Economy Continues to Weigh Down African-American Males
As the economy's downturn continues to loom over America and employment remains to be a daily issue, the problem is almost magnified for the young males in the Black community.
34.5% of young Black men are unemployed.
Reported in October, unemployment for African-American men between the ages of 16 and 24 has skyrocketed. The percent is more than three times the unemployment rate for the entire U.S. population.
This month, the Bureau of Labor Statistics reported that unemployment for Blacks in D.C had risen from 11.4% to 11.9%, although employment was stable for other races located in Maryland and Virginia.
As the country deals with a recession, Black America is slowly crumbling into an economic depression with jobs becoming scarcer, especially for the Black community. The hole is becoming deeper and deeper and the light for opportunity only flickers.
Issues trying to find stability in the work force for a Black man spans farther back in history than most can remember. Some have been placed in situations where they feel they are in dead end jobs and are the last to be hired, but the first to be fired.
In regards to the present, the Bureau of Labor Statistics showed that African-Americans had a higher rate of job loss in the fourth quarter of 2008 when compared to whites, Hispanics or any other ethnic group in America.
Back in March 2009, the unemployment rate for Black men was reported at 15.4% and was almost double to jobless white men.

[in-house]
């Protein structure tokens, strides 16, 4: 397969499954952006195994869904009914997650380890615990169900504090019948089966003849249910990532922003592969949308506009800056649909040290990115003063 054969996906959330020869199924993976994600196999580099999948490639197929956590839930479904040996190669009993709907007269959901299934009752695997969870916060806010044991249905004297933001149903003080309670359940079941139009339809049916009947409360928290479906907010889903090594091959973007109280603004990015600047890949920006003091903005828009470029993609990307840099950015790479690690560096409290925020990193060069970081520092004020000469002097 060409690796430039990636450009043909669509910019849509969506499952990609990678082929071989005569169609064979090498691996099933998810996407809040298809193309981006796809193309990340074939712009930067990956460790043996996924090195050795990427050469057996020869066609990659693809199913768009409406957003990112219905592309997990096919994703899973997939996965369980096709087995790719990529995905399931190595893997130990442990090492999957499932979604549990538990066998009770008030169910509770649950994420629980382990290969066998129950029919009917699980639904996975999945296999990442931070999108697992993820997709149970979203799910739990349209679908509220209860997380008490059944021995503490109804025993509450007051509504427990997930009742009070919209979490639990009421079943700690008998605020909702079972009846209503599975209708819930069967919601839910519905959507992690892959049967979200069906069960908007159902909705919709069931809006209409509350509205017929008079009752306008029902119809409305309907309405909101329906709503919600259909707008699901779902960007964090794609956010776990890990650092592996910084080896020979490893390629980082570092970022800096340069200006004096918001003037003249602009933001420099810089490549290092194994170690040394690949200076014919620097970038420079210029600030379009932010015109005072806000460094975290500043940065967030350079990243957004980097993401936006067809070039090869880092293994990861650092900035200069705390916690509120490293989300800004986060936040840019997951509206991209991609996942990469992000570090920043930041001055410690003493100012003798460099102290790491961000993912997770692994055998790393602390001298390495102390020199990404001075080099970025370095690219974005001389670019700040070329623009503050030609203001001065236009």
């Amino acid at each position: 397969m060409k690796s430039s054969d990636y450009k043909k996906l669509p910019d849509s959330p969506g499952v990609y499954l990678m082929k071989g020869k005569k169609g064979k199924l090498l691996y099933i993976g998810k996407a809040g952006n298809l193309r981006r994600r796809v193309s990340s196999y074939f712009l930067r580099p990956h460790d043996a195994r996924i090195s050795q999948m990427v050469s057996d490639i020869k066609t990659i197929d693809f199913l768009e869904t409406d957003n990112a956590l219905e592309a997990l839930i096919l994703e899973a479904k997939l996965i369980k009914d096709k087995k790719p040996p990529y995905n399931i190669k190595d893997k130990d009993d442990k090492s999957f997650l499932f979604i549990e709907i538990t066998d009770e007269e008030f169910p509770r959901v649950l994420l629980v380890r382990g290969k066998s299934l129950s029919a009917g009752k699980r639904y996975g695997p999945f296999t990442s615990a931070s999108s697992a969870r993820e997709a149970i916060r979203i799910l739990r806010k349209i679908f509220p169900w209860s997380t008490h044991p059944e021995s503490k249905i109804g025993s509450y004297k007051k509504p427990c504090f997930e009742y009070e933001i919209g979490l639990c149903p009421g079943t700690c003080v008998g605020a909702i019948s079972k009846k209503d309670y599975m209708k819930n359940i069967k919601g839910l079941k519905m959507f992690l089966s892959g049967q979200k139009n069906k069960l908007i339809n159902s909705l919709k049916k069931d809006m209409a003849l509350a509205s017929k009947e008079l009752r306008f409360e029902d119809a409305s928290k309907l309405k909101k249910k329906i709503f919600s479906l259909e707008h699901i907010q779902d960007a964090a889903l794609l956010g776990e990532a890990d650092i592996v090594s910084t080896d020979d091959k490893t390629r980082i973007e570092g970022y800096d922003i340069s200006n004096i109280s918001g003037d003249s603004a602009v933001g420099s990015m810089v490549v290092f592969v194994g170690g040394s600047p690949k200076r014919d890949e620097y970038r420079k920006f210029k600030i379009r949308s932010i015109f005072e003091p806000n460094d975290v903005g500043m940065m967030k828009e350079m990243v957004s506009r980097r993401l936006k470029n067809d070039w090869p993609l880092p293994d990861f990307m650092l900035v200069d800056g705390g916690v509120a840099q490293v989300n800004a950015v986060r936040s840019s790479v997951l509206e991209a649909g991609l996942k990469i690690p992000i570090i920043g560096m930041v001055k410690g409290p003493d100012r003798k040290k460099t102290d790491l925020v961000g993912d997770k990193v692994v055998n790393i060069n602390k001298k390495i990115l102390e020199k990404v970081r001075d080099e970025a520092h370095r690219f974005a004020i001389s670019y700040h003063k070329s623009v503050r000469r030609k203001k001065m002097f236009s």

A study was conducted by Princeton University of 1,500 employers within New York City and the results found that Black applicants that did not have criminal backgrounds did not have more of a chance at getting a job than white applicants that were fresh out of the prison system.
Discrimination has clearly played out to be the dominant factor in the downturn when compared to things such as age, income and education. The Center of Labor Market Studies at Northeastern University reported that lower-income white teens are more likely to obtain employment than upper-income Black teens.
As the road remains tumultuous, the true nature of the country begins to rear its ugly head. Even with so much time passed and so much accomplished within its history, America is still unable to unlock its grasp on race.
Keep in mind that with drastic times comes drastic measures, so as a person is unable to alleviate their back from being against the wall, he/she is prone to explore other means in order to get what they want when the legal, civilized way isn't working.